I’ve already weighed in on America’s magical thinking about the cure-all powers of education.  

It is this touching faith in the powers of education—any education, regardless of actual content—that makes President Obama’s call for free community college plausible to some.

We have historically seen education as a way to raise ourselves. Ironically, in many cases the quest for an education has become not the solution but a problem. Ron Meyer writes today in the New York Post:   

America’s quickest way out of poverty is no longer education — at least not higher education. In many ways, our unreformed higher-ed system is the quickest way to debt and poverty for millions of young Americans.

Meyer argues that it is hard to convincingly make the case that free community college is the solution when more than half of recent four-year college graduates either are unemployed are have jobs that do not require a college degree.  So what’s wrong?:

The real problems are the quality of that education and the abysmal entry-level job market.

Starting with the job market, Meyer observes that there are fewer entry-level jobs today, while the percentage of part-time jobs has skyrocketed to the point that nearly 20 percent of jobs are now part-time. These trends will be exacerbated by hikes in the minimum wage.

At the same time, there are 750,000 full-time tech jobs vacant. The reason that these jobs are going begging: we don’t produce enough people with the necessary skills.  As a fan of the classical education, I don’t have an entirely utilitarian view of education, but I can’t argue with this:

We should measure the quality of a college degree by outcomes, by how many graduates succeed and find careers. By that standard, the value has been plummeting while the price has shot up.

While the cost of a college education has gone up—tuition is up more than 30 percent since President Obama took office—the economic benefits of a degree have declined. Many institutions of higher learning claim that a college grad makes more than a million dollars in her lifetime than a non-degreed worker. But the Federal Reserve puts the lifetime difference at $275,000.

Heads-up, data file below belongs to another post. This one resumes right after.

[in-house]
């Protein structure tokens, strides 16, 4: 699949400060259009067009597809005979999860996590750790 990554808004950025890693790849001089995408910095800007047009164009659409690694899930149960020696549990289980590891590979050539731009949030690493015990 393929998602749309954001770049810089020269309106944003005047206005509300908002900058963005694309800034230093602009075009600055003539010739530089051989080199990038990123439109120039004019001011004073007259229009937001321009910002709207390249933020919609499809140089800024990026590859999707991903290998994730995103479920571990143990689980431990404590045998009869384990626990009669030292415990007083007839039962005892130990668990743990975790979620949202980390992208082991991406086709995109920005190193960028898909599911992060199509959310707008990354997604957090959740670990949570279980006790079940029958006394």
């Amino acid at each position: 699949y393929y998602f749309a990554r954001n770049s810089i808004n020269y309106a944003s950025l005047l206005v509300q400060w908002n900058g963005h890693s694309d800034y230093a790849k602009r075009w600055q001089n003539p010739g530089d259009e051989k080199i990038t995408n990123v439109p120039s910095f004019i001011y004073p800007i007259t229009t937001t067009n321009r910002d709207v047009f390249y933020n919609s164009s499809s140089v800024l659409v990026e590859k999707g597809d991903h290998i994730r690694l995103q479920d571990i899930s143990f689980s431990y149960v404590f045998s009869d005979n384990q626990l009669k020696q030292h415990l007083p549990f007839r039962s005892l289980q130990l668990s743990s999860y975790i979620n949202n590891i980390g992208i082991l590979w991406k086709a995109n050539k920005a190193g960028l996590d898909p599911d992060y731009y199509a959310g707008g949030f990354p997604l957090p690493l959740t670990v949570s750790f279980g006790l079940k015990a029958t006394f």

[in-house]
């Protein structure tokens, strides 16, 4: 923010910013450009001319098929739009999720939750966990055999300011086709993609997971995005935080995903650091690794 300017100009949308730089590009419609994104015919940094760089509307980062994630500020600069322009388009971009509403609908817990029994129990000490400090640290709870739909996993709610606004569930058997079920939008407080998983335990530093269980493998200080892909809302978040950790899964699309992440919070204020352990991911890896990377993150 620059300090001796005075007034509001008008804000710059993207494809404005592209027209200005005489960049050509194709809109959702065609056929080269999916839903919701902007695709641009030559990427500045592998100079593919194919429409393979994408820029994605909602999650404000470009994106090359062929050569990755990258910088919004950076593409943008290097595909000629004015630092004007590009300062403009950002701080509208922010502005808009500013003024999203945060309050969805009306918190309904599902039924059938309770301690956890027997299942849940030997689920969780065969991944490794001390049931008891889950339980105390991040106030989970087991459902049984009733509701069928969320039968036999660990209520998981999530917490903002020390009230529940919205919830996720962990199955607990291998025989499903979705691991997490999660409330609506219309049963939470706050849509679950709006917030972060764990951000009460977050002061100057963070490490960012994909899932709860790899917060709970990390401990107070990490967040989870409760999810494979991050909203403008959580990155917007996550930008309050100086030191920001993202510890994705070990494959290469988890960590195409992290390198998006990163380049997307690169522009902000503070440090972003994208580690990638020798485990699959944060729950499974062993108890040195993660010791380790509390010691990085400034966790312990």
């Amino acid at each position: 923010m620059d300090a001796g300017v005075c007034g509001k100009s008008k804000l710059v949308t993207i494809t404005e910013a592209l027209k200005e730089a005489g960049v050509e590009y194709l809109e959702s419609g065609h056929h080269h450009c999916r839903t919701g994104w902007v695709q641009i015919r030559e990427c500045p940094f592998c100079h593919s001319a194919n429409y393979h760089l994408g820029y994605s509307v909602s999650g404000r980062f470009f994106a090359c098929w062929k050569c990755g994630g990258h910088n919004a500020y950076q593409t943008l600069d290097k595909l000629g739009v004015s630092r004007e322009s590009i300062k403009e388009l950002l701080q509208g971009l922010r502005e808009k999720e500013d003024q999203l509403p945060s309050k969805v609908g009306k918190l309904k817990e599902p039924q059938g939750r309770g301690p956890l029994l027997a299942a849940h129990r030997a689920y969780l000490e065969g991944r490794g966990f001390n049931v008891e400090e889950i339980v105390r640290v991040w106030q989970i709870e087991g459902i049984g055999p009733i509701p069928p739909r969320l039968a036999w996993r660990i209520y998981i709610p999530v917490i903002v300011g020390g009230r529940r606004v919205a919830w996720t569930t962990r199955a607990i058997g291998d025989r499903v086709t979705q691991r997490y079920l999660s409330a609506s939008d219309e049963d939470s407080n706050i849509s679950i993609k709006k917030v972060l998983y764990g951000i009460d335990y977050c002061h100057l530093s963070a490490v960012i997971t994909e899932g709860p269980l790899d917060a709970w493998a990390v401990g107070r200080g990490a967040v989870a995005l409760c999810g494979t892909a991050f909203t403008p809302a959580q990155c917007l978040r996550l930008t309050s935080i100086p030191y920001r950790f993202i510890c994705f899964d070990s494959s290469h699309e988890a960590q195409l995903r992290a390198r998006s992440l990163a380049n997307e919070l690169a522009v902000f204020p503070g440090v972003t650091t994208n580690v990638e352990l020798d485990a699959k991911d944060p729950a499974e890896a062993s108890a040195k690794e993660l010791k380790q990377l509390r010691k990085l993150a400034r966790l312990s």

It can take years to pay off a $30,000 college loan debt and indeed one in three defaults in the first three years of payment. Meyer writes:

Let’s treat the higher-ed industry the same as any other industry. Would investment firms stay in business if half their customers lost money? If one in seven lost so badly that they couldn’t pay their debts?

If Wall Street were failing that badly, President Obama would demand reform or even legal retribution. Instead, he’s asking for a multibillion-dollar tax hike to fund free higher education.

Before “two years of college becomes as free and universal in America as high school is today,” as Obama said, we need to make sure that two years of college actually produce results: fully employed graduates, not debt-engulfed adult children.

To do this, we need to ensure the system is offering more and better STEM (science, technology, engineering and math) and health-IT programs — and guiding incoming freshmen toward majors likely to pay off.

Engineering and math graduates make more than $40 per hour; philosophy, psychology and music graduates earn roughly half that. That adds up to more than a $1 million difference over a working lifetime.

Ironically, the president's proposal will make things worse. “Free” community college is likely to turn community college into just two more years of high school. The plan will encourage community colleges to promote students in order to look like attractive places to sit in class for two free years. It should also be noted that community college is relatively inexpensive and people who want to attend one might do better to work their way through college, something that it no longer possible with four-year colleges.

Let me reiterate my faith in a liberal education and even in the value of an English major (something Silicon Valley is beginning to grasp). But the problem is as Meyer states it: college costs too much and delivers too little.